Below, you'll find the term sheet signed this morning by both Frank and Jamie McCourt, in which the warring couple agrees to a settlement. Peruse through it at your leisure, but here are the two major outstanding questions, resolution of which will set the franchise's course over the months and years to come.
1. Will Major League Baseball approve the Fox deal?
The key to the settlement agreement is MLB's approval of a near-$400 million TV rights deal with Fox. Of that money, $10 million would go to Jamie directly, $50 million would be placed in a lock box (more on that in a moment), and about $80 million would go to paying off debt on Dodgers land.
Baseball has been reluctant to approve the deal, which formerly did not have Jamie McCourt's approval. Her newly given consent, however, does not mean MLB will automatically rubber-stamp the deal. Baseball is still investigating Dodgers finances and operations, and will not approve the deal until and unless it deems the franchise to be in good hands.
If Baseball does not approve the deal by June 30, the club is in danger of missing payroll. Should that happen, Baseball seems likely to meet the Dodgers' financial obligations and fully seize the team. I will be writing more about the considerations going into Baseball's decision this afternoon, but suffice it to say it is far from a slam dunk. Oddly, should Baseball block the deal, Frank and Jamie will find themselves allies in litigation, after twenty months of opposition.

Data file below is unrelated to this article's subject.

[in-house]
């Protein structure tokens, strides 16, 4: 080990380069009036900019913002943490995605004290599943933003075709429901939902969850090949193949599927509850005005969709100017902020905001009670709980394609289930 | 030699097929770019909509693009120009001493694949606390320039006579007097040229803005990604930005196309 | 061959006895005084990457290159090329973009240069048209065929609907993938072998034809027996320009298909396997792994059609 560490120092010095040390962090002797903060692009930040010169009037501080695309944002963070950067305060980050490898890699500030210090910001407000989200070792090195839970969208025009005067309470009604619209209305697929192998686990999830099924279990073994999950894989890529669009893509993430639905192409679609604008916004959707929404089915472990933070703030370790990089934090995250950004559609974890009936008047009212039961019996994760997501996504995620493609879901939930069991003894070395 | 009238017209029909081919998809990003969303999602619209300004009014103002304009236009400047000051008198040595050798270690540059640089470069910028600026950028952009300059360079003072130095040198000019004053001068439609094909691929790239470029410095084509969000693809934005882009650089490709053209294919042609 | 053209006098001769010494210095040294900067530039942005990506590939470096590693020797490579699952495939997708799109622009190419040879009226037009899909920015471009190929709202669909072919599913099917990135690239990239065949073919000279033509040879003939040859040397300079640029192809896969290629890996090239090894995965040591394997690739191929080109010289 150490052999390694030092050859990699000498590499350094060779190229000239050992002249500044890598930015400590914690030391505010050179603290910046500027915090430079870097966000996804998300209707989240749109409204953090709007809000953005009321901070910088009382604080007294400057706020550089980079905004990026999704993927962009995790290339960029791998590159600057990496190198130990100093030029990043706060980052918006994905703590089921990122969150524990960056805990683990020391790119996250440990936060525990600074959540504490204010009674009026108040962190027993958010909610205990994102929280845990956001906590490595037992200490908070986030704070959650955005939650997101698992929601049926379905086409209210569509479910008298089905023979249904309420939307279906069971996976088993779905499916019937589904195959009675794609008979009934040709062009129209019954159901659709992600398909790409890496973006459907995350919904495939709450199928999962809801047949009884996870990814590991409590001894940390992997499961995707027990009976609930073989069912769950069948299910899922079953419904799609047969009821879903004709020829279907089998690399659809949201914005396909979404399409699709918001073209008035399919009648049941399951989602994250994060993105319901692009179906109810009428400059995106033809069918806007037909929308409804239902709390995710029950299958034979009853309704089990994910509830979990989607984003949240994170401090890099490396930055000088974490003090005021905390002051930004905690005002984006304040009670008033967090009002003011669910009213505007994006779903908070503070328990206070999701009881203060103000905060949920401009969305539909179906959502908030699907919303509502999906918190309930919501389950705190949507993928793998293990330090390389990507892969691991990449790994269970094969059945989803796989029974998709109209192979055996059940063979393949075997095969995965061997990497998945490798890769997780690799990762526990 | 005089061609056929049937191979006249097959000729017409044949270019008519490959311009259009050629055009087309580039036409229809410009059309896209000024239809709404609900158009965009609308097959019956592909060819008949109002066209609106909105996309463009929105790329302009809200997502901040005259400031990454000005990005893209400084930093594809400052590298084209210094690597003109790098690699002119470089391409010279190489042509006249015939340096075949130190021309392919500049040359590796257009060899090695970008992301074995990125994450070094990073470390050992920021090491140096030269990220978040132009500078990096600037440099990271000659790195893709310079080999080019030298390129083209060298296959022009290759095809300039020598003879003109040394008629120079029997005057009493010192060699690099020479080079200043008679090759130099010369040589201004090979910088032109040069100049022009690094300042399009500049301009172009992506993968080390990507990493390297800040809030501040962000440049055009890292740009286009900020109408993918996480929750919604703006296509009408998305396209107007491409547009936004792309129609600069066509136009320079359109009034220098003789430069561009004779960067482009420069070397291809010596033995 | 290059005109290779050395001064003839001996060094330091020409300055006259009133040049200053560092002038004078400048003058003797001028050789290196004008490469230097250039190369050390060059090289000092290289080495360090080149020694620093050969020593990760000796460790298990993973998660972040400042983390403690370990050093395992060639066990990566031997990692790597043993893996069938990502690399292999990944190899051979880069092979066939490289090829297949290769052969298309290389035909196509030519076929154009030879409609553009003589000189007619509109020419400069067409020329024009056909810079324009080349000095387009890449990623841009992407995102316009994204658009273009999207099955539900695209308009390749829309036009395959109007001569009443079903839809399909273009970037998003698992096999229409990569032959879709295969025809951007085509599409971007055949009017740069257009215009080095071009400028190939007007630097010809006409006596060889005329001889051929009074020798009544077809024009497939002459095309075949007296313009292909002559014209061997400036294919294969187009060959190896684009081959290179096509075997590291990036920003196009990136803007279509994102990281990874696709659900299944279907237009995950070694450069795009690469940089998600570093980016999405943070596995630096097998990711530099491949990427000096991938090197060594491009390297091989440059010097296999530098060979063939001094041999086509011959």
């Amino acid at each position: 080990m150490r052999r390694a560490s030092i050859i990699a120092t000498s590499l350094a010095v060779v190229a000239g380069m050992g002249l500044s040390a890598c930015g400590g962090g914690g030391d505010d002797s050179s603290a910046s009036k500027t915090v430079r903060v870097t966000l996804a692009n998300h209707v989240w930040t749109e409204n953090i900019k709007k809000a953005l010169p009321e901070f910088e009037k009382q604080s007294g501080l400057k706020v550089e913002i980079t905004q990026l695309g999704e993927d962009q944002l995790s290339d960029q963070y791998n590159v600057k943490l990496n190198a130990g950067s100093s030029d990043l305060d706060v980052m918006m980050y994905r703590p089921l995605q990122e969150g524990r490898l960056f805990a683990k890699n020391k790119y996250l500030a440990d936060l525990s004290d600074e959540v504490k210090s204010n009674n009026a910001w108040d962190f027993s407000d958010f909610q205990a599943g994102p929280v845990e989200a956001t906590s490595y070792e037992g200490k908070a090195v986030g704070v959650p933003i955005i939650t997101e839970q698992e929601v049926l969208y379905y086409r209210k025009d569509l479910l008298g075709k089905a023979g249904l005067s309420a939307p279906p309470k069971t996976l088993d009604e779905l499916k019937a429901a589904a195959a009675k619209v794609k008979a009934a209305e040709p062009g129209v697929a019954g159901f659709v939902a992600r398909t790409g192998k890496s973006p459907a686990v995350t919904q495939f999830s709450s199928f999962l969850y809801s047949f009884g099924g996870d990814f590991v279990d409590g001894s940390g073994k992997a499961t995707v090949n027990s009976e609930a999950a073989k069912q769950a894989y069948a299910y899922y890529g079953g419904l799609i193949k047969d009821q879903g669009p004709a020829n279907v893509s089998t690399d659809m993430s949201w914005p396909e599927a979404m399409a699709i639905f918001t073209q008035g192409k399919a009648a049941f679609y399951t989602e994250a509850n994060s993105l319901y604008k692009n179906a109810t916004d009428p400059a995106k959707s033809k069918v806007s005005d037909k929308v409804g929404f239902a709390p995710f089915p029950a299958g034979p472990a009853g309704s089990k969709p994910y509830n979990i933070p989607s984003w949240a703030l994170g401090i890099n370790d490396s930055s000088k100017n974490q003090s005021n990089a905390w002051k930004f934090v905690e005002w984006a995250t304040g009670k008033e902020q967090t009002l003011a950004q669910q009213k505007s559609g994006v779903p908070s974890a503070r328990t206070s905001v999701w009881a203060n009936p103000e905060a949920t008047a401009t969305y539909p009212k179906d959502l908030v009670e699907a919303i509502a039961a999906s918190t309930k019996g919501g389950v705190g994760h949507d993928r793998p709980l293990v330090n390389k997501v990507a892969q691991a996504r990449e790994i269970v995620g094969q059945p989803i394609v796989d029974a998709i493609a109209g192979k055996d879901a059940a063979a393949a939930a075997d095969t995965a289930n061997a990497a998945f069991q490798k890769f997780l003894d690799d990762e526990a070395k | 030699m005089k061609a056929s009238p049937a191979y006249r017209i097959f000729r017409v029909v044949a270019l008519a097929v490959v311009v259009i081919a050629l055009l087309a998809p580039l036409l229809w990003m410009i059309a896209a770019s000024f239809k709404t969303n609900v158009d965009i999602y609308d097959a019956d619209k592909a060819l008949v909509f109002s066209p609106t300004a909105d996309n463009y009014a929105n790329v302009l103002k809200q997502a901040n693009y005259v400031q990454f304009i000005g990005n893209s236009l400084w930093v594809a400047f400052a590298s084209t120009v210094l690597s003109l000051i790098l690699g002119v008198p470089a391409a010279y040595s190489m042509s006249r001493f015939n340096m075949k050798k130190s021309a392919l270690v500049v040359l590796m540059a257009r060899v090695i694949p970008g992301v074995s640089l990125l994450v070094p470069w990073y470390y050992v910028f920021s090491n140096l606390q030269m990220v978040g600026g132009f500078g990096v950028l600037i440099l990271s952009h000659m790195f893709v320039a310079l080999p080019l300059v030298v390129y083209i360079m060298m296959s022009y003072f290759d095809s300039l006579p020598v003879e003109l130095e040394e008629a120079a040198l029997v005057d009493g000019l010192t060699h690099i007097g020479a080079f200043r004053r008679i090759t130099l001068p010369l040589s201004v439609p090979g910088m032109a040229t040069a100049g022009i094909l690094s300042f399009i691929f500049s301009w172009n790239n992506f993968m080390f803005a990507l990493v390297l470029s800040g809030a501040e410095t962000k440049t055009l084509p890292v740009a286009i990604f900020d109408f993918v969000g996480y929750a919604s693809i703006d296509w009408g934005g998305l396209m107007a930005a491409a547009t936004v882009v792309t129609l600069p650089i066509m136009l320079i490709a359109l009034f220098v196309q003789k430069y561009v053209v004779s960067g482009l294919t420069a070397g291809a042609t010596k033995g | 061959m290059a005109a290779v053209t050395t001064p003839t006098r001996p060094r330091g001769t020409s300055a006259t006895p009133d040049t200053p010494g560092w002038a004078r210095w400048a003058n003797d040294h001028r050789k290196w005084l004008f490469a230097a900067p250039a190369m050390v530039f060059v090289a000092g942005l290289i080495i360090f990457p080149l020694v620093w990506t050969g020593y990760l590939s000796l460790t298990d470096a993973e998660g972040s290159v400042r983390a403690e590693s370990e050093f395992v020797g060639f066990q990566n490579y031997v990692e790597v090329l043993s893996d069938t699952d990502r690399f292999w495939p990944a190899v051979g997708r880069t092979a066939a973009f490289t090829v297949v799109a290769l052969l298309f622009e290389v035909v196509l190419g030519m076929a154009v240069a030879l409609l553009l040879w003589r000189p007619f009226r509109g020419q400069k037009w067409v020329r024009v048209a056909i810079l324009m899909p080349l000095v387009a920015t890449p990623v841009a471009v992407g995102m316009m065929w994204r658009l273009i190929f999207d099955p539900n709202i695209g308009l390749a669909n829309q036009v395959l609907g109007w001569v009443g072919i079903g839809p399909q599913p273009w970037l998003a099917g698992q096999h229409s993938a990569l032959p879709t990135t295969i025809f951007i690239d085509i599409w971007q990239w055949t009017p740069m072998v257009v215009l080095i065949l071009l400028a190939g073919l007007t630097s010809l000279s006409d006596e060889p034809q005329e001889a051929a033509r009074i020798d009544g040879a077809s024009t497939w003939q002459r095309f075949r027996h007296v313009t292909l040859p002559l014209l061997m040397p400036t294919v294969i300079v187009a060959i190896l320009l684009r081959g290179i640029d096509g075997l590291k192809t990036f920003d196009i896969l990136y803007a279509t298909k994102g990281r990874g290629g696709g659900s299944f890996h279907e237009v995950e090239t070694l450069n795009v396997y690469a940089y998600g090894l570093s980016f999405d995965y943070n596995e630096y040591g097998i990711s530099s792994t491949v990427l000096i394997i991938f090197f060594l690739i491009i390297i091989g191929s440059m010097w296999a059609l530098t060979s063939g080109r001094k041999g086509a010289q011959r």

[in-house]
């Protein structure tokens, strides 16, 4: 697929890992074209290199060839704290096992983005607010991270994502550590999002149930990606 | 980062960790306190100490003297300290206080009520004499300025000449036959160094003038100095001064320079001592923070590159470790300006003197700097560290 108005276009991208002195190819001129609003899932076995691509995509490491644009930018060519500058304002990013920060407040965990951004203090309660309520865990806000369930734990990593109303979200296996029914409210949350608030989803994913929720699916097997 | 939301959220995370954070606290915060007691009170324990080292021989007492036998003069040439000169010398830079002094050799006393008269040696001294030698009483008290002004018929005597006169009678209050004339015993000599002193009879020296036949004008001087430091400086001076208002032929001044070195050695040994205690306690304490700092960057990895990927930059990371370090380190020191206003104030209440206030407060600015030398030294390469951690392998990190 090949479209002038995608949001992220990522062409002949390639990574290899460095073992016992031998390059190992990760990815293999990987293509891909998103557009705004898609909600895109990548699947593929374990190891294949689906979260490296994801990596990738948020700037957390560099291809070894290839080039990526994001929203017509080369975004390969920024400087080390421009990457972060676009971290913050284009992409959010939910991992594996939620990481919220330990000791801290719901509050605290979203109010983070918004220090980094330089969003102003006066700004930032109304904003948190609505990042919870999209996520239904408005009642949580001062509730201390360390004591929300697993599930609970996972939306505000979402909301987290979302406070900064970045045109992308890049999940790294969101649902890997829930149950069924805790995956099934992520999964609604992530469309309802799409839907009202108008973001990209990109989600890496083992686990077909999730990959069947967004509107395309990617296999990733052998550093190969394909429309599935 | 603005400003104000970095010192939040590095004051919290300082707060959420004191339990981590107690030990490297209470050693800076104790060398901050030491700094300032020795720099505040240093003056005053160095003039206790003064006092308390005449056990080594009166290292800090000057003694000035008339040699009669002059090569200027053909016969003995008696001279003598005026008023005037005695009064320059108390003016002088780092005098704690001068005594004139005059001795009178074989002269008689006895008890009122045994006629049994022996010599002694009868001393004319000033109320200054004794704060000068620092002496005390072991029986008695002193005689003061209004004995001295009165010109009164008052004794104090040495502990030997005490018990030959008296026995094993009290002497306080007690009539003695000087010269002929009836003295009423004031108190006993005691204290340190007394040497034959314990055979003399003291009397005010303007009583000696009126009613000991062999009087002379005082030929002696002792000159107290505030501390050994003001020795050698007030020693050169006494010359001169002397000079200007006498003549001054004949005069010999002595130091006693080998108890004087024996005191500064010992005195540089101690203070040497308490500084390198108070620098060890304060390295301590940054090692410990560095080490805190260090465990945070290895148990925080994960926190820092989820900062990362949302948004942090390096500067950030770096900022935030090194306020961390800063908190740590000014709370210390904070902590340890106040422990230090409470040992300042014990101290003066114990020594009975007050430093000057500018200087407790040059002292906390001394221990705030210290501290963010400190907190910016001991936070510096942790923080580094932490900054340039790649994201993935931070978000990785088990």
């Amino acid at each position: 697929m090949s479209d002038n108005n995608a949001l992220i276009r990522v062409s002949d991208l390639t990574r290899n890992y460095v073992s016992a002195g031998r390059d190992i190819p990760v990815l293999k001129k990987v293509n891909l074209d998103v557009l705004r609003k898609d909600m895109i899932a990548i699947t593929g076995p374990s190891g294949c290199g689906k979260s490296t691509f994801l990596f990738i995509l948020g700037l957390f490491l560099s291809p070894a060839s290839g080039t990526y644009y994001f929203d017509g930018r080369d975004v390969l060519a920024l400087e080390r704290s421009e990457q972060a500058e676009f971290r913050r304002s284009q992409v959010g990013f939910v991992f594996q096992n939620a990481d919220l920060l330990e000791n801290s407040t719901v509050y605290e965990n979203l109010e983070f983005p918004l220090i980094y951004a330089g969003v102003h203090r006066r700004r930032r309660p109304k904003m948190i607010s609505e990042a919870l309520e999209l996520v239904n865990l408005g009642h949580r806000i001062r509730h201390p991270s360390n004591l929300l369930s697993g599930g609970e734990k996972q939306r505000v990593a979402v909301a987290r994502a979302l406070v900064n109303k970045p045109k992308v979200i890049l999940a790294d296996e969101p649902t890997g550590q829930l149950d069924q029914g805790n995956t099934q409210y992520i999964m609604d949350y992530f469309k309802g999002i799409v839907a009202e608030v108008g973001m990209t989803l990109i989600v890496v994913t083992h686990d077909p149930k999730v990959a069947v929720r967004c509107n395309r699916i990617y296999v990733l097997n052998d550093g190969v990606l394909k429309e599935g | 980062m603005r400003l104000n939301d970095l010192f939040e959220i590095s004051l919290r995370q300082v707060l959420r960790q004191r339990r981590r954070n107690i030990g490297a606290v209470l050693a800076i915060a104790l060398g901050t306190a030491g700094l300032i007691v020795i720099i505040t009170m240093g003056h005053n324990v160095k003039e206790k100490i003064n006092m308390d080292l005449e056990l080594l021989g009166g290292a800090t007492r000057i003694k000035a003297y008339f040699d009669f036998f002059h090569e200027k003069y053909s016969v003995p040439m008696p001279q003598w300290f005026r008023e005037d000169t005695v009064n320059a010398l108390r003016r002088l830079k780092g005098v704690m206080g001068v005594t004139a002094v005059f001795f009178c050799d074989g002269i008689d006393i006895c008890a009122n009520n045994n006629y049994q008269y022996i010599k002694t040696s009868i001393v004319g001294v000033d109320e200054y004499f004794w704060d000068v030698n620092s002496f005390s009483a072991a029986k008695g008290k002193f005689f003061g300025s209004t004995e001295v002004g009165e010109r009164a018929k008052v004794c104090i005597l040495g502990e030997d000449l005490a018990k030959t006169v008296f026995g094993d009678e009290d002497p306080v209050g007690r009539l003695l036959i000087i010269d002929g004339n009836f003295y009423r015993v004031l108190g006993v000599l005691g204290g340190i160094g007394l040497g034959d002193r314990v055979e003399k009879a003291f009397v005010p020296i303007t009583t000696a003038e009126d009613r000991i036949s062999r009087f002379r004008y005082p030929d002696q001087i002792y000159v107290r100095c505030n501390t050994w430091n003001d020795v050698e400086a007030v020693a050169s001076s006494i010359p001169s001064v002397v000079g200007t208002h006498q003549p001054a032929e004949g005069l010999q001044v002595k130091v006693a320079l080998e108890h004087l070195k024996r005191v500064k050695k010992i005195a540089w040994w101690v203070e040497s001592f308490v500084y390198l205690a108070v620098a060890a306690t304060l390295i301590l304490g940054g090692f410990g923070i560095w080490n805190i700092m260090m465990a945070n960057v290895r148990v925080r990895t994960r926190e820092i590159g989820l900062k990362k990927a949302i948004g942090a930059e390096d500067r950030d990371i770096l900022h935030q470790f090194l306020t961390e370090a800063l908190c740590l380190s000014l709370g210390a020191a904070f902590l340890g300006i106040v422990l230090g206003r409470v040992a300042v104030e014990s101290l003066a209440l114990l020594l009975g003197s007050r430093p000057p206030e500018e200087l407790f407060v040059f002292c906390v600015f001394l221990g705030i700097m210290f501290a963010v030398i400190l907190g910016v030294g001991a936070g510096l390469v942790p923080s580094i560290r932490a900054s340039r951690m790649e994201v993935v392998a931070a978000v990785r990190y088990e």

2. Pending MLB approval of the deal, there will be a one-day trial on August 4 to characterize the Dodgers assets at Frank's separate property or the marital estate's community property.
Once feared to last weeks and weeks, the final litigation in the McCourt divorce will take just one day, as Judge Gordon determines whether the Dodgers being titled in Frank's name alone is a basis sufficient to characterize the team as his separate property. From there, it's pretty easy:
If Frank wins: He keeps the team, hands over the $50 from the lock box, and pays Jamie $45 million within two years of Judge Gordon's ruling. Importantly, he also indemnifies Jamie from any tax liability associated with the team. Jamie gets her money, has no claim to the Dodgers, and the club moves forward owned solely by Frank McCourt.
If Jamie wins: The team will be sold and the assets divided. End of story.
Much more as the story develops, including expanded thoughts on the meaning of the shortened trial. The takeaway is that Commissioner Selig is now the most important figure in the McCourt divorce. His decision to allow or block the Fox transaction will clear the path for this story to be over by the end of the Summer.
Yankees Notes: Kuroda, Bullpen, Adams
7 minutes ago